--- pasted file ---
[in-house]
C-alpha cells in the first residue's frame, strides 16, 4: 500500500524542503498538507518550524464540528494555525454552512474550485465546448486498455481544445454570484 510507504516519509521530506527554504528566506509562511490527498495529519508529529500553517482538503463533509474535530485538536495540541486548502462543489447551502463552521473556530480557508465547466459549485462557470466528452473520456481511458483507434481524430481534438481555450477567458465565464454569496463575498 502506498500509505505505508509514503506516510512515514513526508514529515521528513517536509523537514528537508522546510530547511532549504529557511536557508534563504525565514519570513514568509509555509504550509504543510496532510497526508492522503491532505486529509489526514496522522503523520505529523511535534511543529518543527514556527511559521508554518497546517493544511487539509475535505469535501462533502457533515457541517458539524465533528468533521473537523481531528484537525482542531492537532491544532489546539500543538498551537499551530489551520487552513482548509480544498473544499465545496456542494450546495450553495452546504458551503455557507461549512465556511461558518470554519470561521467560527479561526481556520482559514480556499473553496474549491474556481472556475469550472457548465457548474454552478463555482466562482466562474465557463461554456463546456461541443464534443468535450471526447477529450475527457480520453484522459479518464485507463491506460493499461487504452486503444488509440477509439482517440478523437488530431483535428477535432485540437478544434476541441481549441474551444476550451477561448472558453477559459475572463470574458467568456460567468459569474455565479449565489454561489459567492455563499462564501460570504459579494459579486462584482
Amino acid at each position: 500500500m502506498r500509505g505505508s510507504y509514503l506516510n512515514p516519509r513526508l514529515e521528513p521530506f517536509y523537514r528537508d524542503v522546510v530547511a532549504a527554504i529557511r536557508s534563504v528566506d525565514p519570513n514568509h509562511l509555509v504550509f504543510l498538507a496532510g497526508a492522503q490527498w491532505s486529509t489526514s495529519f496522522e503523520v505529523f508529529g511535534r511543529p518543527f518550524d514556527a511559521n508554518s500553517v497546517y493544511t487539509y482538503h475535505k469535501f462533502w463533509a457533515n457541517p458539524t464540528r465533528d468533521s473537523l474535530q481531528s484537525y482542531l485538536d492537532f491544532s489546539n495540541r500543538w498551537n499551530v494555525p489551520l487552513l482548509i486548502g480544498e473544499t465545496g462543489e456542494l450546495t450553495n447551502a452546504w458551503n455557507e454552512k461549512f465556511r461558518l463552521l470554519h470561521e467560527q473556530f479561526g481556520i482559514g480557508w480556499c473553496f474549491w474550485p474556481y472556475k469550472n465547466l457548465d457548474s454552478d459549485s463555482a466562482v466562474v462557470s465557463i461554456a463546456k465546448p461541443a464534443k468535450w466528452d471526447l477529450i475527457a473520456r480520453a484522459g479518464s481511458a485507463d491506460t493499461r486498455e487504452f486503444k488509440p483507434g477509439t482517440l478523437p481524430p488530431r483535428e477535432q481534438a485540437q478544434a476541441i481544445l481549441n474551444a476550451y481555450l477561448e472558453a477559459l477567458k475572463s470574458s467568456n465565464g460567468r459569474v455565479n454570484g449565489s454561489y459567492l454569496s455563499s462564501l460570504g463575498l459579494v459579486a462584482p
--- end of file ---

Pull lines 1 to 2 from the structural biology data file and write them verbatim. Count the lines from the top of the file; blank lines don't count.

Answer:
[in-house]
C-alpha cells in the first residue's frame, strides 16, 4: 500500500524542503498538507518550524464540528494555525454552512474550485465546448486498455481544445454570484 510507504516519509521530506527554504528566506509562511490527498495529519508529529500553517482538503463533509474535530485538536495540541486548502462543489447551502463552521473556530480557508465547466459549485462557470466528452473520456481511458483507434481524430481534438481555450477567458465565464454569496463575498 502506498500509505505505508509514503506516510512515514513526508514529515521528513517536509523537514528537508522546510530547511532549504529557511536557508534563504525565514519570513514568509509555509504550509504543510496532510497526508492522503491532505486529509489526514496522522503523520505529523511535534511543529518543527514556527511559521508554518497546517493544511487539509475535505469535501462533502457533515457541517458539524465533528468533521473537523481531528484537525482542531492537532491544532489546539500543538498551537499551530489551520487552513482548509480544498473544499465545496456542494450546495450553495452546504458551503455557507461549512465556511461558518470554519470561521467560527479561526481556520482559514480556499473553496474549491474556481472556475469550472457548465457548474454552478463555482466562482466562474465557463461554456463546456461541443464534443468535450471526447477529450475527457480520453484522459479518464485507463491506460493499461487504452486503444488509440477509439482517440478523437488530431483535428477535432485540437478544434476541441481549441474551444476550451477561448472558453477559459475572463470574458467568456460567468459569474455565479449565489454561489459567492455563499462564501460570504459579494459579486462584482